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No progress in talks to resolve compensation

ATTEMPTS to resolve compensation issues linked to the toppled building in Shanghai's Minhang District broke down in chaos yesterday.

An estimated 200 people representing owners and their families turned out to discuss compensation plans offered by the developer at a negotiation meeting organized by the district government.

However, because the government decided that only one title-holders of each apartment in the Lotus Riverside complex could be represented in payment talks, thus excluding spouses and partners, most of the owners refused to negotiate alone.

Scenes of chaos then developed at the Zhangmu Industries office on Meilong Road W. as owners wanting to ignore the directive tried to get into the meeting room but were turned back by government officials.

"This is a big issue for my family and I can't make the decision by myself," said an agitated owner from the toppled Building No. 7 which fell on June 27. "This is a negotiation. We have the right to discuss with our spouses."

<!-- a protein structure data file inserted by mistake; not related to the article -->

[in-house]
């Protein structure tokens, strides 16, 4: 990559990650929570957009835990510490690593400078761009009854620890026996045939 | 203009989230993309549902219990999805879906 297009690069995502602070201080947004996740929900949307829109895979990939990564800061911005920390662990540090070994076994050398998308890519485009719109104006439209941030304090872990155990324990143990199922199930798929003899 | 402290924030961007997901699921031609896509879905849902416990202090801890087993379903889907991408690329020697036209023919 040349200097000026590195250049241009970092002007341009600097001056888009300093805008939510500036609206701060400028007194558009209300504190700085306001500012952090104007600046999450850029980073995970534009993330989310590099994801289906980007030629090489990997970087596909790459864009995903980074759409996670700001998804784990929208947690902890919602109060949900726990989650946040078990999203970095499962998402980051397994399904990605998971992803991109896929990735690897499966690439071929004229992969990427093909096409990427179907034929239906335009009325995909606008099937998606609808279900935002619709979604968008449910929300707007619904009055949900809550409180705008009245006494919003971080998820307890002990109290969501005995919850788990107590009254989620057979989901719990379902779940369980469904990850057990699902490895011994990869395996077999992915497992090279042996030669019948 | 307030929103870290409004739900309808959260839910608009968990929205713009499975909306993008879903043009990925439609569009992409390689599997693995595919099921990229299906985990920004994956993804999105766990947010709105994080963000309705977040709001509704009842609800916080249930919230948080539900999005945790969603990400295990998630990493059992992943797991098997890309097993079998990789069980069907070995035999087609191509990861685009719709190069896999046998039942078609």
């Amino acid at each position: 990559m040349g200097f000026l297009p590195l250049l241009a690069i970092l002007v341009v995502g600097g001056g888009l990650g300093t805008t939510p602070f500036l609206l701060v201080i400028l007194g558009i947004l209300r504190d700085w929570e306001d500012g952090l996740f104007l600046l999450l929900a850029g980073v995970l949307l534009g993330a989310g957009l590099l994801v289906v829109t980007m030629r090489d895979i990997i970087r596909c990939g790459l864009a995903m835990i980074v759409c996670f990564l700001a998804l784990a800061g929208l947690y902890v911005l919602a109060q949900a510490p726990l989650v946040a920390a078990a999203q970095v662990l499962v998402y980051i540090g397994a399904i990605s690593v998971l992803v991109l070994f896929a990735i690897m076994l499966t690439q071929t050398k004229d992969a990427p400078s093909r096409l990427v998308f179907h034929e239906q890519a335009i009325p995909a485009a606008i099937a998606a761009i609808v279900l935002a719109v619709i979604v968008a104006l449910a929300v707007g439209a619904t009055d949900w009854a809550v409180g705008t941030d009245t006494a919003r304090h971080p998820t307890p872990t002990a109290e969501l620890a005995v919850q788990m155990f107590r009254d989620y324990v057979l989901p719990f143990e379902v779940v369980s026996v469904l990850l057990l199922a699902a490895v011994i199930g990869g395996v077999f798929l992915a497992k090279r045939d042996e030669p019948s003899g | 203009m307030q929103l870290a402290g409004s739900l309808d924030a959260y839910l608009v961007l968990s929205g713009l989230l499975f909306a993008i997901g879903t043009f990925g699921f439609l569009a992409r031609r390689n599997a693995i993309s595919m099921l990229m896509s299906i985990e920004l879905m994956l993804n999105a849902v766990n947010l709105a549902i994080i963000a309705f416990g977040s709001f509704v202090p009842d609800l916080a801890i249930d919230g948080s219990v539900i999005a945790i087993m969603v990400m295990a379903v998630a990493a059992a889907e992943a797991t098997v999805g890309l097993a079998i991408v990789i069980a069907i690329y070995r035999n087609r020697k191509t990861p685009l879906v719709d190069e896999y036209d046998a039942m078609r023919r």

"This is unfair," said another buyer pointing at the officials. "There is no such limitation in the notification they gave us."

An official with a loudspeaker tried unsuccessfully to calm the crowd.

"Please understand that we don't have enough room for every family member of the apartments," he said.

Parties representing 32 of the 42 owners attended the arranged talks. However, when the restriction of representation was imposed, only five owners were prepared to engage in talks.

The five subsequently rejected the compensation offer options presented, blaming the negotiation deadlock on lack of sincerity from the developer.

Two lawyers for the developer, Shanghai Meidu Real Estate Co, which is under government investigation, represented the firm at the talks. They presented two compensation options in talks with the five owners that lasted for about two hours.

Under Plan A, the apartment owner could get a refund of all money, plus interest and a 5 percent penalty bonus on the initial price of the apartment to cover fees.

Under Plan B, they could exchange the current contract for an unsold apartment from the other 10 buildings in the complex plus get the penalty bonus.

The buyers, however, argued in Plan A they should also be refunded the interest on their mortgage payments.

"A lot of items in the contract need to be revised," said an owner who attended the negotiations. "You, the developer, didn't show enough sincerity in the contract."

No agreements were made yesterday and the developer's lawyers said they would talk with the company to improve the offers. They said compensation plans would be mailed to the other owners.

Meetings are scheduled today between the developer and owners of apartments in the other 10 buildings in the complex.


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